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Asylum seeker's self-immolation challenges Indonesian policy

Activists seek accountability for government policy ignoring refugees and asylum seekers

Asylum seeker's self-immolation challenges Indonesian policy

In this file photo, an officer of the UNHCR speaks with an Afghanistan refugee in Jakarta. (Photo by Konradus Epa/ UCA News)

Published: December 01, 2021 08:28 AM GMT

Updated: December 03, 2021 03:52 AM GMT

The self-immolation of an Afghan refugee in Indonesia has prompted Catholic officials to ask the government to handle refugees with more accountability and collaboration.

Ahmad Syah, a 21-year-old Afghan asylum seeker, doused himself with gasoline and set himself on fire on Nov. 30 when he was taking part in a demonstration in front of the representative office of the United Nations High Commission for Refugees (UNHCR) in Medan, North Sumatra. The man suffered severe burns and was sent to a hospital.

The government must handle refugees with “accountability and in collaboration” with non-governmental agencies, said Gading Gumilang of the Jesuit Refugees Service, an international church agency.

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“The first step should be collaboration to fulfill the needs” of refugees living in Indonesia. Our principle must be humanity first,” he told UCA News.

Syah, who waited seven years for resettlement in a third country, took the extreme step to protest government negligence, said protest coordinator Muhammad Juma.

Thousands of refugees, more than half from Afghanistan, are stuck in limbo in Muslim-majority Indonesia while they wait for resettlement elsewhere as Jakarta prohibits them from working legally.

Indonesia has not ratified the 1951 UN convention, making refugees vulnerable to arrest and deportation to their countries

Juma said at least 14 Afghan refugees had taken their own lives in Indonesia in recent years and six others had attempted suicide.

According to UNHCR, in 2020 Indonesia had at least 13,743 refugees from various conflict countries, most of them from Afghanistan. Their number is estimated to have increased after the recent US pullout from Afghanistan.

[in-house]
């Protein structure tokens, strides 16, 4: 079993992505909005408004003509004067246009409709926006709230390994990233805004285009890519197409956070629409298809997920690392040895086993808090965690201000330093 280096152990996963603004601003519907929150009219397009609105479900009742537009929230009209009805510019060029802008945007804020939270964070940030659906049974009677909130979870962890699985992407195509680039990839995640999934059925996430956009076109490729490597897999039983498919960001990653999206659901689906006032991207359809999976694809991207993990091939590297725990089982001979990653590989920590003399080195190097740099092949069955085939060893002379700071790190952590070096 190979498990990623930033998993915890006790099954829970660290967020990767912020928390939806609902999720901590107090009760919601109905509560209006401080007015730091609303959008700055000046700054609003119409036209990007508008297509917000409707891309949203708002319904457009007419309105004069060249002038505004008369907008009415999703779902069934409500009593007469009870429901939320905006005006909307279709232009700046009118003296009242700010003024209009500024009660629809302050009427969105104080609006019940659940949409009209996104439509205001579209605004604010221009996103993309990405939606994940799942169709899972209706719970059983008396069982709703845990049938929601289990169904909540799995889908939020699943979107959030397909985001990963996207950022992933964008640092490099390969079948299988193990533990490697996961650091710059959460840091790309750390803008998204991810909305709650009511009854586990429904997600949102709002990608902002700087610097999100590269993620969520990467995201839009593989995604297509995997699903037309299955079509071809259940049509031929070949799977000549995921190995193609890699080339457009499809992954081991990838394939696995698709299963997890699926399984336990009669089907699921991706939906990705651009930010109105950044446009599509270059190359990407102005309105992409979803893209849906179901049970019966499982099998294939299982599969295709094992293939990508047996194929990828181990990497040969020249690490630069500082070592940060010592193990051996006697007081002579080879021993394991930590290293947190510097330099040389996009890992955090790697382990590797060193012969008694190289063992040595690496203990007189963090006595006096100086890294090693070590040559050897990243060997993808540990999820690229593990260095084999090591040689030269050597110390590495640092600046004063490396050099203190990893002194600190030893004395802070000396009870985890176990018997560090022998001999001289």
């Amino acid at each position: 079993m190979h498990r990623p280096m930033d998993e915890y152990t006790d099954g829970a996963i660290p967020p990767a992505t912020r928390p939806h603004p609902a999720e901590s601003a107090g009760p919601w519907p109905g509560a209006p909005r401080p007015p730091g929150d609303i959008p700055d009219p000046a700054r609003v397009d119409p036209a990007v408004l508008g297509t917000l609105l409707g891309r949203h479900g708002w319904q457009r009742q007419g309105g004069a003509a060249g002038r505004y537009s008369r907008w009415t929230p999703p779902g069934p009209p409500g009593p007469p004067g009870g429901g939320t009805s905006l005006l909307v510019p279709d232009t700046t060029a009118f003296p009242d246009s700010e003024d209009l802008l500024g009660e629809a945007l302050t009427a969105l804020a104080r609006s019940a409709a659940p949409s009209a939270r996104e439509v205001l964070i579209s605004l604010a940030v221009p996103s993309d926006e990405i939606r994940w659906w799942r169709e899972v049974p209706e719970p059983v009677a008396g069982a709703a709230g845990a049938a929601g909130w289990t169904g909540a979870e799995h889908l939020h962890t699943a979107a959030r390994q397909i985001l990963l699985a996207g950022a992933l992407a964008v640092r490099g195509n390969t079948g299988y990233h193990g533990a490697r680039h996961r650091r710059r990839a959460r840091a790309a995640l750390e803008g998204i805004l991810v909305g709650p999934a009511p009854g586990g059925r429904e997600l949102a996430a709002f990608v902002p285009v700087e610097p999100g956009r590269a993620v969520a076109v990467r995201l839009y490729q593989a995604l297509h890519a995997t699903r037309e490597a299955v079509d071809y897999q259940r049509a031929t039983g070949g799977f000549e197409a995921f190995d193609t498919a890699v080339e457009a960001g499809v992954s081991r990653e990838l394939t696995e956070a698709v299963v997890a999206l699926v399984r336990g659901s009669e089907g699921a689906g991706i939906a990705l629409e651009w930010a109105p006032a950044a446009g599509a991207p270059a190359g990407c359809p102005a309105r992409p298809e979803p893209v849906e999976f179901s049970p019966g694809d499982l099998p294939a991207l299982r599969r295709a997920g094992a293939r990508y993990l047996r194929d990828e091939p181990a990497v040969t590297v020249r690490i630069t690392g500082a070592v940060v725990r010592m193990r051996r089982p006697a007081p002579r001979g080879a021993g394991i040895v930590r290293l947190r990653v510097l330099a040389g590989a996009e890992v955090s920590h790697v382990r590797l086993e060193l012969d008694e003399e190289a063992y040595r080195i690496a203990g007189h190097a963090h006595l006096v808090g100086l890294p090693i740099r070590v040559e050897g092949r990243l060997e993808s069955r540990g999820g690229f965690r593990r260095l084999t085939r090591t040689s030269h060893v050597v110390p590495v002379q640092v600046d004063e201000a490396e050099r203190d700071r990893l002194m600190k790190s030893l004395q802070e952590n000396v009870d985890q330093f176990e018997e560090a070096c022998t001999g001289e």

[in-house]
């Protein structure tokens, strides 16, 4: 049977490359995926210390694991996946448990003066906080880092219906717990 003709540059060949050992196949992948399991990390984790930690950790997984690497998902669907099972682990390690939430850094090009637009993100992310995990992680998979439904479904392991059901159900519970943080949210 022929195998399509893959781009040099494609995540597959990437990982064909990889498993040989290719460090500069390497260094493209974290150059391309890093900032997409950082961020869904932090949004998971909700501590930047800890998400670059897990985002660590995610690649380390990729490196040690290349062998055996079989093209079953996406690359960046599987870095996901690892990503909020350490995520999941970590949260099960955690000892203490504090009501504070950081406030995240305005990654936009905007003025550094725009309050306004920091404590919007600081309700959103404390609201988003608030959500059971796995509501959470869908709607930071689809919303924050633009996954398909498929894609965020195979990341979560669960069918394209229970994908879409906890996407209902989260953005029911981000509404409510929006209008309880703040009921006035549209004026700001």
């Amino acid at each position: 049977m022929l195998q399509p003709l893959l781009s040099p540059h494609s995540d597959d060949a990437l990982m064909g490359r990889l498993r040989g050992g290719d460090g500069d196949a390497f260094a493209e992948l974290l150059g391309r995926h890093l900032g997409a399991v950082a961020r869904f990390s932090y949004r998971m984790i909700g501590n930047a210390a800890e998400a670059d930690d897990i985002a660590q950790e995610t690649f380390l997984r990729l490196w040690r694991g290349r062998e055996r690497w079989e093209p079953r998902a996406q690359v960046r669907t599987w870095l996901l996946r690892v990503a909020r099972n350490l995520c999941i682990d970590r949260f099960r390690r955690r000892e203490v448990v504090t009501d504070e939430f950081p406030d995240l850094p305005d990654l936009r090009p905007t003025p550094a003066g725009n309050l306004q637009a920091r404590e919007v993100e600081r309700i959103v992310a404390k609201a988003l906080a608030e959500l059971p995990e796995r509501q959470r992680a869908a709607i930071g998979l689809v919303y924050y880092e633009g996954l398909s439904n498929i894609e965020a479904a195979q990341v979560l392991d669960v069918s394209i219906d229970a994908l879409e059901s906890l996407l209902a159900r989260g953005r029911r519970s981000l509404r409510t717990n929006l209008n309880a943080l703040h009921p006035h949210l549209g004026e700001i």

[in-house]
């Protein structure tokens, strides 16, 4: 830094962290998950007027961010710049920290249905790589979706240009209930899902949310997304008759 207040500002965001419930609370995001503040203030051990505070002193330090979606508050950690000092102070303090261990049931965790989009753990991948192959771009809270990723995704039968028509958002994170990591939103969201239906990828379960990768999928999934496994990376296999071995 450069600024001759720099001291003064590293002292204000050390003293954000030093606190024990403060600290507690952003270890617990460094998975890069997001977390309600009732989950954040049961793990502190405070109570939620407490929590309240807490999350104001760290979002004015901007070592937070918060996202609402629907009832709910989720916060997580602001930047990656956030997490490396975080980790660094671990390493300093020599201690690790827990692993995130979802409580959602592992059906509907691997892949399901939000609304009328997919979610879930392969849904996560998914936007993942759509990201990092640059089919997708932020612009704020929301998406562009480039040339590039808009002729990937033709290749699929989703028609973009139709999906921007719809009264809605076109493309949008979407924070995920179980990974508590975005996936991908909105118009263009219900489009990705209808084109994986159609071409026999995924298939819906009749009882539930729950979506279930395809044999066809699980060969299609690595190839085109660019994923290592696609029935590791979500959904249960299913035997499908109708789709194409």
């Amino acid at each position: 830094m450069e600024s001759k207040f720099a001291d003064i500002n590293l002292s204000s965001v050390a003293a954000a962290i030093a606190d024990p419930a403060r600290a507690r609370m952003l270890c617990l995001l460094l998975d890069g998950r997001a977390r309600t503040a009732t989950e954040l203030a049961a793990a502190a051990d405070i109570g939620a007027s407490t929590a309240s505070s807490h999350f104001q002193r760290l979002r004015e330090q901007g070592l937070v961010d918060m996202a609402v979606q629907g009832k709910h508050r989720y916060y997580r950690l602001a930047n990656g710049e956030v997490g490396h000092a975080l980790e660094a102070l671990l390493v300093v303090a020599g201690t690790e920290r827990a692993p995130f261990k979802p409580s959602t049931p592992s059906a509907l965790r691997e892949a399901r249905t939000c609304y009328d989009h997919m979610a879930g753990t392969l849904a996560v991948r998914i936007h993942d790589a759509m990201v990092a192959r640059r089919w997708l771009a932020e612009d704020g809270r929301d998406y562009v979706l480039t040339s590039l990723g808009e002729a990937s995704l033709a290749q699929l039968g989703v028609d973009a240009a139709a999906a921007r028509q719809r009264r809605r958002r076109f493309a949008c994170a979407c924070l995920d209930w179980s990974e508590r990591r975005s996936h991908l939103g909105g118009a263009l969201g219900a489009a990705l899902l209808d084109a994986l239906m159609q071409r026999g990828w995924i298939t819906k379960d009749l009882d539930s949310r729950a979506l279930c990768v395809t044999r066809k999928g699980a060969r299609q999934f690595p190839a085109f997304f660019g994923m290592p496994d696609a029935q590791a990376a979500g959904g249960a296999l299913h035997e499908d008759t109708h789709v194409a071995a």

Indonesia has not ratified the 1951 UN convention, making refugees vulnerable to arrest and deportation to their countries.

However, the government has permitted UNHCR and the International Organization for Migration to operate in the country and handle refugees.

Activists say refugees lack facilities for education, health care, accommodation and employment despite thousands of them living in the country for more than five years.

Tanny Taher of the Community of Sant’Egidio, another international church group that works with refugees, said the refugees do not get any government support.

“They don’t have rights. Their children can’t attend school and they cannot work in Indonesia. But they were allowed to live in this country. They live through the help of NGOs and church groups," she said.

Refugees live in rented houses and makeshift shelters. Church groups also pay housing rents for some and meet the daily needs of some others, Taher said.

We are very concerned and will keep coordinating with related parties to overcome the situation

The Catholic Church in Indonesia, including Jakarta Archdiocese, works with the refugees by distributing food and meeting other emergencies through its charity groups such as the Community of Sant’Egidio.

Catholic officials called on the Indonesian government and the UN to do more to address the plight of refugees.

Mitra Salima Suryono, a UNHCR spokesperson, said the agency was closely following the self-immolation incident.

"We are very concerned and will keep coordinating with related parties to overcome the situation," she told AFP.

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